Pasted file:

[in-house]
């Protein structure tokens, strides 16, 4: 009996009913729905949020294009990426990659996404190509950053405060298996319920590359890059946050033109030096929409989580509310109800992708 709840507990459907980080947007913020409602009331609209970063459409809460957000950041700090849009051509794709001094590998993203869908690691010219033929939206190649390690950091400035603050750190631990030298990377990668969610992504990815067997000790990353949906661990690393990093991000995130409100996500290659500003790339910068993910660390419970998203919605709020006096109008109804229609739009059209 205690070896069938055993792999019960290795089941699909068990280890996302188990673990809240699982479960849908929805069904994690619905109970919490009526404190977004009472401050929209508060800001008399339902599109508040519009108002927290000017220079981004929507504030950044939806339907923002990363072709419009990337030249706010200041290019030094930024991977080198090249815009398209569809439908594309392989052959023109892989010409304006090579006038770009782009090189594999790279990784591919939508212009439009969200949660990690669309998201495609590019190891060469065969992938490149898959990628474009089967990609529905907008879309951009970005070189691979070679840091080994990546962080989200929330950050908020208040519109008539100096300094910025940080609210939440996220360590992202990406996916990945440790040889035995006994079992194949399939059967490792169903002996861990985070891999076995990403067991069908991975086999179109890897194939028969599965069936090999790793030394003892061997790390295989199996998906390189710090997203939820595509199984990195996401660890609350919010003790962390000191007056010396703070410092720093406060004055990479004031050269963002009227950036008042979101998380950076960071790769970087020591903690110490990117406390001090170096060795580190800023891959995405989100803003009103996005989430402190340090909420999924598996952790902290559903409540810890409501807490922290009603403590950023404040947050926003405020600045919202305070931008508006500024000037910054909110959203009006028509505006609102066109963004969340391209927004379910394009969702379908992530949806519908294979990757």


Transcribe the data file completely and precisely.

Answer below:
[in-house]
């Protein structure tokens, strides 16, 4: 009996009913729905949020294009990426990659996404190509950053405060298996319920590359890059946050033109030096929409989580509310109800992708 709840507990459907980080947007913020409602009331609209970063459409809460957000950041700090849009051509794709001094590998993203869908690691010219033929939206190649390690950091400035603050750190631990030298990377990668969610992504990815067997000790990353949906661990690393990093991000995130409100996500290659500003790339910068993910660390419970998203919605709020006096109008109804229609739009059209 205690070896069938055993792999019960290795089941699909068990280890996302188990673990809240699982479960849908929805069904994690619905109970919490009526404190977004009472401050929209508060800001008399339902599109508040519009108002927290000017220079981004929507504030950044939806339907923002990363072709419009990337030249706010200041290019030094930024991977080198090249815009398209569809439908594309392989052959023109892989010409304006090579006038770009782009090189594999790279990784591919939508212009439009969200949660990690669309998201495609590019190891060469065969992938490149898959990628474009089967990609529905907008879309951009970005070189691979070679840091080994990546962080989200929330950050908020208040519109008539100096300094910025940080609210939440996220360590992202990406996916990945440790040889035995006994079992194949399939059967490792169903002996861990985070891999076995990403067991069908991975086999179109890897194939028969599965069936090999790793030394003892061997790390295989199996998906390189710090997203939820595509199984990195996401660890609350919010003790962390000191007056010396703070410092720093406060004055990479004031050269963002009227950036008042979101998380950076960071790769970087020591903690110490990117406390001090170096060795580190800023891959995405989100803003009103996005989430402190340090909420999924598996952790902290559903409540810890409501807490922290009603403590950023404040947050926003405020600045919202305070931008508006500024000037910054909110959203009006028509505006609102066109963004969340391209927004379910394009969702379908992530949806519908294979990757």